Pope Francis recently made a public statement about drug addiction. Being well known for his progressive stance on issues like income inequality and child abuse within the church, one might have expected a similarly enlightened attitude toward substance abuse.
Unfortunately, that was not the case. Pope Francis merely reinforced the old hardline notion that addiction is a moral failing, not a chronic medical condition. To be more specific, he said, “Drug addiction is an evil, and with evil there can be no yielding or compromise.” With those words, the Pope took a stand, unsurprisingly, against legalization.
While the Pope and I agree that legalization is not the answer to drug abuse, our views on how to effectively fight addiction differ vastly. Pope Francis offered his advice for combatting addiction: “Say ‘yes’ to life, ‘yes’ to love, ‘yes’ to others, ‘yes’ to education, ‘yes’ to greater job opportunities… If we say ‘yes’ to all these things, there will be no room for illicit drugs, for alcohol abuse, for other forms of addiction.” Presenting drug use as a “yes” or “no” question is not only simplistic, but it is incorrect. The Pope’s proposal further stigmatizes those struggling with addiction by rejecting it as a chronic disease. In the United States, 23.1 million Americans need substance abuse treatment, yet only 10.8 percent receive it. By reiterating the misguided belief that drug addiction is a choice, Pope Francis reinforces the barriers that prevent many from getting the help they need.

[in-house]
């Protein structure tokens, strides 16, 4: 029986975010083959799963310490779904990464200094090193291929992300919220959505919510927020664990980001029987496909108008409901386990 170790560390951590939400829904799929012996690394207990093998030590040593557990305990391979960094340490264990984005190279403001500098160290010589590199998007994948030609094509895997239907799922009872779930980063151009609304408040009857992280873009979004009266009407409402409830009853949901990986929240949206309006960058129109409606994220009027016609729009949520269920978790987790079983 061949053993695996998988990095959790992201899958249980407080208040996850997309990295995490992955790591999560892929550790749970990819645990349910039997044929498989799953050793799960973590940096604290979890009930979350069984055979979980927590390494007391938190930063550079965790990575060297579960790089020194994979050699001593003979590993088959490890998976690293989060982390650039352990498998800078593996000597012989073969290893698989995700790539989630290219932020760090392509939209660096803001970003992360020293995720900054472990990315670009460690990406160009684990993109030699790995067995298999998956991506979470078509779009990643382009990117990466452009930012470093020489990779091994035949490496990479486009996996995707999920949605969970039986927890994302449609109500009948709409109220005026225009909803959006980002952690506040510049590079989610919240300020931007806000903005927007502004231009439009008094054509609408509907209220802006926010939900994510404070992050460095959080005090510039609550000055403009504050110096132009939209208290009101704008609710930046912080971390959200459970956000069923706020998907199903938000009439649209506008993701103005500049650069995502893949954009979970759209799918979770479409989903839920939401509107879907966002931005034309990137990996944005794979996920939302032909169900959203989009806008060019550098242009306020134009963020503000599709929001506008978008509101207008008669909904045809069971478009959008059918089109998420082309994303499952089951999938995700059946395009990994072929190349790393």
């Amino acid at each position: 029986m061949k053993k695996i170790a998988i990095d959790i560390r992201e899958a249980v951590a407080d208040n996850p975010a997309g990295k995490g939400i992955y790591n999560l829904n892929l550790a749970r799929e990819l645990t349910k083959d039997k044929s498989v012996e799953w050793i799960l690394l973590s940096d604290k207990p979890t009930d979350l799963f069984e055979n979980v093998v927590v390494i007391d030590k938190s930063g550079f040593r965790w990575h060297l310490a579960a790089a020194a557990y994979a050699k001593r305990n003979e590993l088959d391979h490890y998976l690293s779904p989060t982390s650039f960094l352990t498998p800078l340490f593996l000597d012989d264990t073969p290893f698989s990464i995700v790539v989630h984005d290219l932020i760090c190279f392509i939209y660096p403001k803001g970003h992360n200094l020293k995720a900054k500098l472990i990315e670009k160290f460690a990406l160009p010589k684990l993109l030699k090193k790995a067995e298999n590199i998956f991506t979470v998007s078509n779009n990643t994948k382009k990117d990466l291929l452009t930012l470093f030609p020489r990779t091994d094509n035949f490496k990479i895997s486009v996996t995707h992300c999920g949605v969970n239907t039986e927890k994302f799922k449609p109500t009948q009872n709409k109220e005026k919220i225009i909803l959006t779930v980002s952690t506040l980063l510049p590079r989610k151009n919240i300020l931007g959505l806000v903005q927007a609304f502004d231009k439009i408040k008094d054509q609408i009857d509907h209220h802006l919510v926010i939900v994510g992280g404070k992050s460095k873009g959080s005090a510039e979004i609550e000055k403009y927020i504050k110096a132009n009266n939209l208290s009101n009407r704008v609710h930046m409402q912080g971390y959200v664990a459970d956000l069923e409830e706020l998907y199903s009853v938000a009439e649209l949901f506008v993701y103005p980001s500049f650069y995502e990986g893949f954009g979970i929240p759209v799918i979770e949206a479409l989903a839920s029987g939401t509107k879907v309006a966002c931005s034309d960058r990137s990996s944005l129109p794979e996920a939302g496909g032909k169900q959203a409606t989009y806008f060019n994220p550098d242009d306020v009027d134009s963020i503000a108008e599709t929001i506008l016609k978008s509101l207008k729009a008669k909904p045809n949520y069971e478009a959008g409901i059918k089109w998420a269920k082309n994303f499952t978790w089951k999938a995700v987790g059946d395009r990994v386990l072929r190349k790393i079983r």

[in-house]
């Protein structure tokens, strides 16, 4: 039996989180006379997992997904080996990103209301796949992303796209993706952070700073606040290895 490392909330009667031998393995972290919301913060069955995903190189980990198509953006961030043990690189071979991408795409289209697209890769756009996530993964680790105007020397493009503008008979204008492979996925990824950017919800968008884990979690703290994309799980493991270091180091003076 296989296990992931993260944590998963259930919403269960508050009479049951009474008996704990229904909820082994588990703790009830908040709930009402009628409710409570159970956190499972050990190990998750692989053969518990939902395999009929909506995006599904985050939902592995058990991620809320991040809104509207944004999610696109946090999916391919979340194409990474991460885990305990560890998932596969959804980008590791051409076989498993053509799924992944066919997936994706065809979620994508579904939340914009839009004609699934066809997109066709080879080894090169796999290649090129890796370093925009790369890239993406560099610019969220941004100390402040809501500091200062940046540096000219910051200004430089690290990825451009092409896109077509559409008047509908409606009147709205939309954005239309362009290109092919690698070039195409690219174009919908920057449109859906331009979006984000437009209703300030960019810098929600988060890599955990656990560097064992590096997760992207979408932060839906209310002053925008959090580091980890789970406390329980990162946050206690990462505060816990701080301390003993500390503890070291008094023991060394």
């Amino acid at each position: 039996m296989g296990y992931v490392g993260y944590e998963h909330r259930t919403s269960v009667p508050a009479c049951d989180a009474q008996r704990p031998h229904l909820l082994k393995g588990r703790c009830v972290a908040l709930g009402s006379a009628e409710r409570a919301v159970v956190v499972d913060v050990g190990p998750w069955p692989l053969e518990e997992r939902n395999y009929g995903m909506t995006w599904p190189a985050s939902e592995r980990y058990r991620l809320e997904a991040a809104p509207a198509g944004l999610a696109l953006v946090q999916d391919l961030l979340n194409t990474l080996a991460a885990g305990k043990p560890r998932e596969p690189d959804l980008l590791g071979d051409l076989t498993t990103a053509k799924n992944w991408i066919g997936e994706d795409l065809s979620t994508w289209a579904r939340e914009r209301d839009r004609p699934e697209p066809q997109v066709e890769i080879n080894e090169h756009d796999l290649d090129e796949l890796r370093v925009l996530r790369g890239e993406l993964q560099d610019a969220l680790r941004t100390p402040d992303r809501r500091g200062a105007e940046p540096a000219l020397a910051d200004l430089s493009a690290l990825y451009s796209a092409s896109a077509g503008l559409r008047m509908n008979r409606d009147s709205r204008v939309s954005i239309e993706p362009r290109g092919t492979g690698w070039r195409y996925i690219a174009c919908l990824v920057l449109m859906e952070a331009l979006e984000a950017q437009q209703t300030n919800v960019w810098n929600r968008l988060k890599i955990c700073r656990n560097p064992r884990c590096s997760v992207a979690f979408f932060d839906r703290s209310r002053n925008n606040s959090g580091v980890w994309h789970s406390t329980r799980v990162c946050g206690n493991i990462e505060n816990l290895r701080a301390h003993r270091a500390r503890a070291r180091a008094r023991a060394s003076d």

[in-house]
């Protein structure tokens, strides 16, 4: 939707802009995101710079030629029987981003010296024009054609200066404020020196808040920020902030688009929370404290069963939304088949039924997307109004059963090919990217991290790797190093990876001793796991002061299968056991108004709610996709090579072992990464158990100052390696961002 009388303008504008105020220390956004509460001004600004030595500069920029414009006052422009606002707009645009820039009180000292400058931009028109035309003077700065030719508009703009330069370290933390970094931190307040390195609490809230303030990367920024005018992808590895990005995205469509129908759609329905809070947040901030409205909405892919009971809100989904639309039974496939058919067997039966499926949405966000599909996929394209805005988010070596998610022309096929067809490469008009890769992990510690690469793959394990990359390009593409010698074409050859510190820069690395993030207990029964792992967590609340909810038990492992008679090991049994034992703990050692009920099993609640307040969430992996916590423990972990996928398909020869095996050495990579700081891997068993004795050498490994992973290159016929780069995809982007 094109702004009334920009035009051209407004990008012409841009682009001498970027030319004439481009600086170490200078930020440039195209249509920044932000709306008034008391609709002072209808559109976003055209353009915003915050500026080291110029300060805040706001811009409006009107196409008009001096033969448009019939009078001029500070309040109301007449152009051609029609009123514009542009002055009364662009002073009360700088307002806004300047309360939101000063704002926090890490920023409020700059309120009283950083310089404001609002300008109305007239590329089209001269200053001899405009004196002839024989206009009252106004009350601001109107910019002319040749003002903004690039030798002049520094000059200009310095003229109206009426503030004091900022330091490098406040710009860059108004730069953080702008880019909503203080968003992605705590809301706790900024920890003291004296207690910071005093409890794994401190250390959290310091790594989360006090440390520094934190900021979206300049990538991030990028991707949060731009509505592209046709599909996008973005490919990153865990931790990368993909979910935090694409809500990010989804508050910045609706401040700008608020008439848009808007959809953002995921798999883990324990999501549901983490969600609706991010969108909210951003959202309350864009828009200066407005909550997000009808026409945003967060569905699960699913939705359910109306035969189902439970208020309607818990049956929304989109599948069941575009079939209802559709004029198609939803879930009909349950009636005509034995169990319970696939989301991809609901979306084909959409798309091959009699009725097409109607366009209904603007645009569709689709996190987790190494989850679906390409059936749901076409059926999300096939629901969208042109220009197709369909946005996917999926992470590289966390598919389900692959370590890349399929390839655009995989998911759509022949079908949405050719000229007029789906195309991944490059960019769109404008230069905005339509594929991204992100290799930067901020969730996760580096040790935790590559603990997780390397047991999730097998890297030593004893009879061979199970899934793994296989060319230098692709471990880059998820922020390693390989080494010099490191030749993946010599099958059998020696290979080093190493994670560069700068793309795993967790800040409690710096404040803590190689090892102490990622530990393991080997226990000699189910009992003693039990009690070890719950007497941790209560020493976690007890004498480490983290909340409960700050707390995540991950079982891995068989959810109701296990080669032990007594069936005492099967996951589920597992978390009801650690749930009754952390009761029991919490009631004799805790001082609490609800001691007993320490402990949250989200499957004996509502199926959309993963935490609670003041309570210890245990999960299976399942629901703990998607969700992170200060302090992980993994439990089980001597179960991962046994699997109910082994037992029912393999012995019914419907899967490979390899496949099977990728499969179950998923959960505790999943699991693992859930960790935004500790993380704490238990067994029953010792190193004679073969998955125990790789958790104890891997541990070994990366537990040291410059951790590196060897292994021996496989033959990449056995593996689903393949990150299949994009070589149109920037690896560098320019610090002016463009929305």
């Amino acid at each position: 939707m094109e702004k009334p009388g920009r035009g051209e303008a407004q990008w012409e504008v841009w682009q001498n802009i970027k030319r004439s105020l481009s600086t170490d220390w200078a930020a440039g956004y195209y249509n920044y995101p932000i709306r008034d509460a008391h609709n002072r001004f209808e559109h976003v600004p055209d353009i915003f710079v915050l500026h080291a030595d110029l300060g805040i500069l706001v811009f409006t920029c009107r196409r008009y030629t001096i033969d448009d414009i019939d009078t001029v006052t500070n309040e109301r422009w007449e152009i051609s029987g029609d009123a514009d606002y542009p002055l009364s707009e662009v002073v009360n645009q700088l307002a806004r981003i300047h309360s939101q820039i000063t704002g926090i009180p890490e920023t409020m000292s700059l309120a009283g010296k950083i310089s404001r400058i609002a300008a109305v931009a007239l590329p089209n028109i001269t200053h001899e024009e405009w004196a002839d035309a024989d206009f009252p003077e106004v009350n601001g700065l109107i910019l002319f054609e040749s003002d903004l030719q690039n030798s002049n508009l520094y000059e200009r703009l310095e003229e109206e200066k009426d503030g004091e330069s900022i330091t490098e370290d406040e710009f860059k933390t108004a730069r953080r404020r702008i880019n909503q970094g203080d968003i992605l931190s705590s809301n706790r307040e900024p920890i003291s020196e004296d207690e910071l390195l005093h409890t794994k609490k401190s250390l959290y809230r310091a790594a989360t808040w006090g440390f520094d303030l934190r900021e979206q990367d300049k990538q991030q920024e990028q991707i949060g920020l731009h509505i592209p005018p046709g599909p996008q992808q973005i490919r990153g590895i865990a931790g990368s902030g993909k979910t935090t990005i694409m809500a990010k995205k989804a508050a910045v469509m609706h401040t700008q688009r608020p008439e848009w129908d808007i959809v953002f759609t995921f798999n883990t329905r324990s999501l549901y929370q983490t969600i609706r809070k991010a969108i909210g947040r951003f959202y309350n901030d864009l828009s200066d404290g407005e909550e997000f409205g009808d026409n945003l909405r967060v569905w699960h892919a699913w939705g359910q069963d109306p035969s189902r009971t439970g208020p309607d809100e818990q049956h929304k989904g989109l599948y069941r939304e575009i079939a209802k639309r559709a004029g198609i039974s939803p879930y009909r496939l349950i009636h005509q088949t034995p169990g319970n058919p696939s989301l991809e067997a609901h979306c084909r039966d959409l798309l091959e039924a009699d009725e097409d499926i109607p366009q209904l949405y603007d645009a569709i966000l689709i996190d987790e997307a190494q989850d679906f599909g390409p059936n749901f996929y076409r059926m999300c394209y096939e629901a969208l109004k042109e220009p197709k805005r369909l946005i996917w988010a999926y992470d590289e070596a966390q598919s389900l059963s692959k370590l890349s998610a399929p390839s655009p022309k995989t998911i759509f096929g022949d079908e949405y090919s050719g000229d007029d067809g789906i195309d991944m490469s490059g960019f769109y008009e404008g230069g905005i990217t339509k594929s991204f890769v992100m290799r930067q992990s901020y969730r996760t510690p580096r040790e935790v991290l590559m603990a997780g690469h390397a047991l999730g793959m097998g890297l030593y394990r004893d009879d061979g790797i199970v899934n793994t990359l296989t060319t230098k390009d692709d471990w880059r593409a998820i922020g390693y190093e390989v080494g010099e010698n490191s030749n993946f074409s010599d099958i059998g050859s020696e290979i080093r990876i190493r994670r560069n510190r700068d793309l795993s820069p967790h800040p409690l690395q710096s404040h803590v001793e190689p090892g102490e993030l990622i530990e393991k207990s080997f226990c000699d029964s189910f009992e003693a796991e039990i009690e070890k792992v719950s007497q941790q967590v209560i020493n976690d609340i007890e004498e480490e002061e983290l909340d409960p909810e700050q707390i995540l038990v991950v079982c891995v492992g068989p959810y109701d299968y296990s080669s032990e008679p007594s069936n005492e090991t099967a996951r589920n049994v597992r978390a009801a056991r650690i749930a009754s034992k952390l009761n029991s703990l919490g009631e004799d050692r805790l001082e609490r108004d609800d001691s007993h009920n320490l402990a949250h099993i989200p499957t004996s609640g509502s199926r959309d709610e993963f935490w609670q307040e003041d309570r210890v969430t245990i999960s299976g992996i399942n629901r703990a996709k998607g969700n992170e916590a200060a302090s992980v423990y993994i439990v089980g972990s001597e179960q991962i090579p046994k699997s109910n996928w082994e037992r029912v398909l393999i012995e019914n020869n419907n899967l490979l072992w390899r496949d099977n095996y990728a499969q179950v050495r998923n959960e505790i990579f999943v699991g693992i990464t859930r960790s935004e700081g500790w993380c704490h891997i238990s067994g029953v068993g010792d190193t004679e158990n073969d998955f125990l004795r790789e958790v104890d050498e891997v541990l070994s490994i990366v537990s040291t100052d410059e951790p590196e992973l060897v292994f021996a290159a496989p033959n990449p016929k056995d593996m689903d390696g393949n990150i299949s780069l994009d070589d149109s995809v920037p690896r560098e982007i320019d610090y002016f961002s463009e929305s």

Drug addicts are not bad or weak people. They are sick. Yet in 2011, 48 percent of federal inmates were imprisoned for drug crimes. Furthermore, according to the National Association of Drug Court Professionals, 95 percent of imprisoned drug abusers return to using drugs after their release. As I’ve said in the past, you can’t cure a disease with handcuffs. Yet the Pope’s zero-tolerance attitude toward substance abuse leaves no room for harm reduction, medication-assisted treatment, or offering treatment instead of incarceration for non-violent drug abusers. These methods have helped countless people affected by addiction regain their lives, but treating addiction as a moral failing rather than a chronic condition would dismiss them.
Addiction is still clouded in stigma, but with significant awareness efforts, the public can begin to understand the challenges that those struggling with substance abuse undertake. It is unfortunate that Pope Francis missed a critical opportunity to educate the public about addiction as a health issue, likely because he is clinging to outmoded views that have little basis in scientific fact.
President and CEO